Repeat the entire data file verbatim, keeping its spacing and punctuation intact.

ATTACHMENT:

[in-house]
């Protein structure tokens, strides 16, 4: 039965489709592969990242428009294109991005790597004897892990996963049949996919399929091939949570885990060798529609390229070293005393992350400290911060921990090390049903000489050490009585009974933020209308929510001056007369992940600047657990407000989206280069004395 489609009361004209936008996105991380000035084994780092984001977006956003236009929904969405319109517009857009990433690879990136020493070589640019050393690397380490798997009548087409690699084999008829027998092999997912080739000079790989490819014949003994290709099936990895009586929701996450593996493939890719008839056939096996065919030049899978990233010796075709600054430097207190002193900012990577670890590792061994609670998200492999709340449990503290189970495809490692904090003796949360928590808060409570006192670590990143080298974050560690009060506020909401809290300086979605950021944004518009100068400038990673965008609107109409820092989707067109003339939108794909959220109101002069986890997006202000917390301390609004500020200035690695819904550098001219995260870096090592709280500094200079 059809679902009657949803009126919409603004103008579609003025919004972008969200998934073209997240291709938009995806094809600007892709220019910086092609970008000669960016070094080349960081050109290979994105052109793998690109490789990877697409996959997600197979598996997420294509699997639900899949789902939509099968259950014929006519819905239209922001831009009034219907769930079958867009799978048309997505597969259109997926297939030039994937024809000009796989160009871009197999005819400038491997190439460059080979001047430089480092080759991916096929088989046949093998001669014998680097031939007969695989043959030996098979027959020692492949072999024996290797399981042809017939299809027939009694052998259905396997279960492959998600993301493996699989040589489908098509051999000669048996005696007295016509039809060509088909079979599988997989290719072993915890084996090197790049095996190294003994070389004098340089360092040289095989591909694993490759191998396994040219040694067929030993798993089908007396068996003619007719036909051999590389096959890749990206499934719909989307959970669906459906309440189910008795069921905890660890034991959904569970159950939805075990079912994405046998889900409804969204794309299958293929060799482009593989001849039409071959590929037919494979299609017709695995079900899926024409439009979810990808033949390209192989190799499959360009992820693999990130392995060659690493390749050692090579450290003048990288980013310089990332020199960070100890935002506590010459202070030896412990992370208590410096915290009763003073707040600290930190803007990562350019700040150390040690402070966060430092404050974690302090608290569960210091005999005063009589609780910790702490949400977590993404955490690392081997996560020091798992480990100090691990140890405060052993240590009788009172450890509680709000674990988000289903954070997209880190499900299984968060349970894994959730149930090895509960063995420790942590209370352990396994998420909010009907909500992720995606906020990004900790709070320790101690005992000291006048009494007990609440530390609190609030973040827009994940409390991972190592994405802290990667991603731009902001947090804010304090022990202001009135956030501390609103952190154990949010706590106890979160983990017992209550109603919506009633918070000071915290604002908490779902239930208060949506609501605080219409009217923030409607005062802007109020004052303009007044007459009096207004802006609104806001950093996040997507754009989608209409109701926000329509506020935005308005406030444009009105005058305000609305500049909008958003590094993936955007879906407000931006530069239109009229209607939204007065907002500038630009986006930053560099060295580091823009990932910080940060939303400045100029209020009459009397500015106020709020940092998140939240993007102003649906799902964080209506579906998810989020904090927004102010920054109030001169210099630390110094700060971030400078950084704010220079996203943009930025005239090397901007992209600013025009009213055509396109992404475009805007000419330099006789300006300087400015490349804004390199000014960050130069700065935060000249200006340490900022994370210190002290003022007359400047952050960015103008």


[in-house]
């Protein structure tokens, strides 16, 4: 039965489709592969990242428009294109991005790597004897892990996963049949996919399929091939949570885990060798529609390229070293005393992350400290911060921990090390049903000489050490009585009974933020209308929510001056007369992940600047657990407000989206280069004395 489609009361004209936008996105991380000035084994780092984001977006956003236009929904969405319109517009857009990433690879990136020493070589640019050393690397380490798997009548087409690699084999008829027998092999997912080739000079790989490819014949003994290709099936990895009586929701996450593996493939890719008839056939096996065919030049899978990233010796075709600054430097207190002193900012990577670890590792061994609670998200492999709340449990503290189970495809490692904090003796949360928590808060409570006192670590990143080298974050560690009060506020909401809290300086979605950021944004518009100068400038990673965008609107109409820092989707067109003339939108794909959220109101002069986890997006202000917390301390609004500020200035690695819904550098001219995260870096090592709280500094200079 059809679902009657949803009126919409603004103008579609003025919004972008969200998934073209997240291709938009995806094809600007892709220019910086092609970008000669960016070094080349960081050109290979994105052109793998690109490789990877697409996959997600197979598996997420294509699997639900899949789902939509099968259950014929006519819905239209922001831009009034219907769930079958867009799978048309997505597969259109997926297939030039994937024809000009796989160009871009197999005819400038491997190439460059080979001047430089480092080759991916096929088989046949093998001669014998680097031939007969695989043959030996098979027959020692492949072999024996290797399981042809017939299809027939009694052998259905396997279960492959998600993301493996699989040589489908098509051999000669048996005696007295016509039809060509088909079979599988997989290719072993915890084996090197790049095996190294003994070389004098340089360092040289095989591909694993490759191998396994040219040694067929030993798993089908007396068996003619007719036909051999590389096959890749990206499934719909989307959970669906459906309440189910008795069921905890660890034991959904569970159950939805075990079912994405046998889900409804969204794309299958293929060799482009593989001849039409071959590929037919494979299609017709695995079900899926024409439009979810990808033949390209192989190799499959360009992820693999990130392995060659690493390749050692090579450290003048990288980013310089990332020199960070100890935002506590010459202070030896412990992370208590410096915290009763003073707040600290930190803007990562350019700040150390040690402070966060430092404050974690302090608290569960210091005999005063009589609780910790702490949400977590993404955490690392081997996560020091798992480990100090691990140890405060052993240590009788009172450890509680709000674990988000289903954070997209880190499900299984968060349970894994959730149930090895509960063995420790942590209370352990396994998420909010009907909500992720995606906020990004900790709070320790101690005992000291006048009494007990609440530390609190609030973040827009994940409390991972190592994405802290990667991603731009902001947090804010304090022990202001009135956030501390609103952190154990949010706590106890979160983990017992209550109603919506009633918070000071915290604002908490779902239930208060949506609501605080219409009217923030409607005062802007109020004052303009007044007459009096207004802006609104806001950093996040997507754009989608209409109701926000329509506020935005308005406030444009009105005058305000609305500049909008958003590094993936955007879906407000931006530069239109009229209607939204007065907002500038630009986006930053560099060295580091823009990932910080940060939303400045100029209020009459009397500015106020709020940092998140939240993007102003649906799902964080209506579906998810989020904090927004102010920054109030001169210099630390110094700060971030400078950084704010220079996203943009930025005239090397901007992209600013025009009213055509396109992404475009805007000419330099006789300006300087400015490349804004390199000014960050130069700065935060000249200006340490900022994370210190002290003022007359400047952050960015103008």